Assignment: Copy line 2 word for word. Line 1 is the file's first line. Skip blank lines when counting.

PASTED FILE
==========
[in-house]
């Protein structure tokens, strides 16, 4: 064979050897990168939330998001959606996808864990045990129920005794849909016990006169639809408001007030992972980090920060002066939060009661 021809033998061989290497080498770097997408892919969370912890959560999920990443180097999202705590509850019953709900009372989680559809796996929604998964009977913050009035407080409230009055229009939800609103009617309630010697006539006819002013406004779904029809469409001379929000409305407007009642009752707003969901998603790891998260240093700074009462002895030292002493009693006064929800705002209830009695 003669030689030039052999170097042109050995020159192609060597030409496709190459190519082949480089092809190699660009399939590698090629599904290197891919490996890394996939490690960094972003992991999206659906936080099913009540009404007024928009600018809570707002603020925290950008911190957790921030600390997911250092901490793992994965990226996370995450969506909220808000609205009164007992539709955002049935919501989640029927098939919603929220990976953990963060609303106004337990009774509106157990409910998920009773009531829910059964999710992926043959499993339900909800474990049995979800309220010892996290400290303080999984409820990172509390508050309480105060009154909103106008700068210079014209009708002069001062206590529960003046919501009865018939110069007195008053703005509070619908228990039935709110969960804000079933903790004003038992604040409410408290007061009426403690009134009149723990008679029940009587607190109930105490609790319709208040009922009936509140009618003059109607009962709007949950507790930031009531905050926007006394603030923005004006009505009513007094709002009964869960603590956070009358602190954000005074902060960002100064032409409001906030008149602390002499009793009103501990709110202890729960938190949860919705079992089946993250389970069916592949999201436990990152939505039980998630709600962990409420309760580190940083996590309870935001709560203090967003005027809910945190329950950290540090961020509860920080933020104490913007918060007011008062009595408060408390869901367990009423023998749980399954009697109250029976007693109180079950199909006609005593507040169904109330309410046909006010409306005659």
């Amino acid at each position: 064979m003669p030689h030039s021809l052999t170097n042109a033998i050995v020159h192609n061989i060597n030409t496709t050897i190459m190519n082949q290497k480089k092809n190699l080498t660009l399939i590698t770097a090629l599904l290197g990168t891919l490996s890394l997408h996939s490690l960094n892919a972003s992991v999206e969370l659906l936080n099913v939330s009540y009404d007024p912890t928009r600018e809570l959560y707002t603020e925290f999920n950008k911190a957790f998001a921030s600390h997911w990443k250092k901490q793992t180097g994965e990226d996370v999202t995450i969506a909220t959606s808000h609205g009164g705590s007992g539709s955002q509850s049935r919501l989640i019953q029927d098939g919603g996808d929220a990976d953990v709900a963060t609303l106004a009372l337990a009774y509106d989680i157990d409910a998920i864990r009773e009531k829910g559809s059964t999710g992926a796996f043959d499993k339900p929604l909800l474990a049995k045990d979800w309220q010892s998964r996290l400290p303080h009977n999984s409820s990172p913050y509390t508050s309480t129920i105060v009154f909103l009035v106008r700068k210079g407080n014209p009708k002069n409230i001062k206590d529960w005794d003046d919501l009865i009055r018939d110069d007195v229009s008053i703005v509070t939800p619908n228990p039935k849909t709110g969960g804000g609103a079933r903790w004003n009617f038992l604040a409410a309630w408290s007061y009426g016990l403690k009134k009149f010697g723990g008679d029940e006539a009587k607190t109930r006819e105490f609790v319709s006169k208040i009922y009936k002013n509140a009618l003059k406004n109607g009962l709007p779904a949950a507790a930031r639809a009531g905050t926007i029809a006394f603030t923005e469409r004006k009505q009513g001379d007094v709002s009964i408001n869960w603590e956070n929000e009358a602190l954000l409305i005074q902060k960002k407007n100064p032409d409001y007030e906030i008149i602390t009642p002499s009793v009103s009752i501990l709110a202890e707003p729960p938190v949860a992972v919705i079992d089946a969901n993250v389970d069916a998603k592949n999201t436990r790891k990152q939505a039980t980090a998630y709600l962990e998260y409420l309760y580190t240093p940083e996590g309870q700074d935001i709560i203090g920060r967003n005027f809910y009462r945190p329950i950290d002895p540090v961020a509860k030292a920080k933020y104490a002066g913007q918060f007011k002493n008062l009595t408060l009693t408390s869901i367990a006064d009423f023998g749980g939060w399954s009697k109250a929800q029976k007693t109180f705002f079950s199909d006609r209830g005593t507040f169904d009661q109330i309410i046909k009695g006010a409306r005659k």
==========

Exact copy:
């Protein structure tokens, strides 16, 4: 064979050897990168939330998001959606996808864990045990129920005794849909016990006169639809408001007030992972980090920060002066939060009661 021809033998061989290497080498770097997408892919969370912890959560999920990443180097999202705590509850019953709900009372989680559809796996929604998964009977913050009035407080409230009055229009939800609103009617309630010697006539006819002013406004779904029809469409001379929000409305407007009642009752707003969901998603790891998260240093700074009462002895030292002493009693006064929800705002209830009695 003669030689030039052999170097042109050995020159192609060597030409496709190459190519082949480089092809190699660009399939590698090629599904290197891919490996890394996939490690960094972003992991999206659906936080099913009540009404007024928009600018809570707002603020925290950008911190957790921030600390997911250092901490793992994965990226996370995450969506909220808000609205009164007992539709955002049935919501989640029927098939919603929220990976953990963060609303106004337990009774509106157990409910998920009773009531829910059964999710992926043959499993339900909800474990049995979800309220010892996290400290303080999984409820990172509390508050309480105060009154909103106008700068210079014209009708002069001062206590529960003046919501009865018939110069007195008053703005509070619908228990039935709110969960804000079933903790004003038992604040409410408290007061009426403690009134009149723990008679029940009587607190109930105490609790319709208040009922009936509140009618003059109607009962709007949950507790930031009531905050926007006394603030923005004006009505009513007094709002009964869960603590956070009358602190954000005074902060960002100064032409409001906030008149602390002499009793009103501990709110202890729960938190949860919705079992089946993250389970069916592949999201436990990152939505039980998630709600962990409420309760580190940083996590309870935001709560203090967003005027809910945190329950950290540090961020509860920080933020104490913007918060007011008062009595408060408390869901367990009423023998749980399954009697109250029976007693109180079950199909006609005593507040169904109330309410046909006010409306005659």